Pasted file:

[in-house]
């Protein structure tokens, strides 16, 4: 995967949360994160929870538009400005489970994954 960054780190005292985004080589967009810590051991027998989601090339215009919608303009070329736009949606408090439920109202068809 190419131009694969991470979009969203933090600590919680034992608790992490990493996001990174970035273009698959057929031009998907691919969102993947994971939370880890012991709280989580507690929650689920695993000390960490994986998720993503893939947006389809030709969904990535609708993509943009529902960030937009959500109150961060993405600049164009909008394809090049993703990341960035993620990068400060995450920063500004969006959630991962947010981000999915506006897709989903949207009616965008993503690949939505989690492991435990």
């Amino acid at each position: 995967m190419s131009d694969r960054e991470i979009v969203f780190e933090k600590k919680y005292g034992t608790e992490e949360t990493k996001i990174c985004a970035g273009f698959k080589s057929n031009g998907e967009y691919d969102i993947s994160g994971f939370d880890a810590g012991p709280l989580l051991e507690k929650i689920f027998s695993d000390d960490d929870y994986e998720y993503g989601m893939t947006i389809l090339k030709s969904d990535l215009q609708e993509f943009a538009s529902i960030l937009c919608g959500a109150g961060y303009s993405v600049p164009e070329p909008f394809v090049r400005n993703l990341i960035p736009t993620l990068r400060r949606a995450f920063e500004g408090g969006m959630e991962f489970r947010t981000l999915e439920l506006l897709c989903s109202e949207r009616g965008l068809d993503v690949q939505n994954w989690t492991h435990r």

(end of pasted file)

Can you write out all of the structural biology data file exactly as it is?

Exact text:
[in-house]
């Protein structure tokens, strides 16, 4: 995967949360994160929870538009400005489970994954 960054780190005292985004080589967009810590051991027998989601090339215009919608303009070329736009949606408090439920109202068809 190419131009694969991470979009969203933090600590919680034992608790992490990493996001990174970035273009698959057929031009998907691919969102993947994971939370880890012991709280989580507690929650689920695993000390960490994986998720993503893939947006389809030709969904990535609708993509943009529902960030937009959500109150961060993405600049164009909008394809090049993703990341960035993620990068400060995450920063500004969006959630991962947010981000999915506006897709989903949207009616965008993503690949939505989690492991435990």
């Amino acid at each position: 995967m190419s131009d694969r960054e991470i979009v969203f780190e933090k600590k919680y005292g034992t608790e992490e949360t990493k996001i990174c985004a970035g273009f698959k080589s057929n031009g998907e967009y691919d969102i993947s994160g994971f939370d880890a810590g012991p709280l989580l051991e507690k929650i689920f027998s695993d000390d960490d929870y994986e998720y993503g989601m893939t947006i389809l090339k030709s969904d990535l215009q609708e993509f943009a538009s529902i960030l937009c919608g959500a109150g961060y303009s993405v600049p164009e070329p909008f394809v090049r400005n993703l990341i960035p736009t993620l990068r400060r949606a995450f920063e500004g408090g969006m959630e991962f489970r947010t981000l999915e439920l506006l897709c989903s109202e949207r009616g965008l068809d993503v690949q939505n994954w989690t492991h435990r």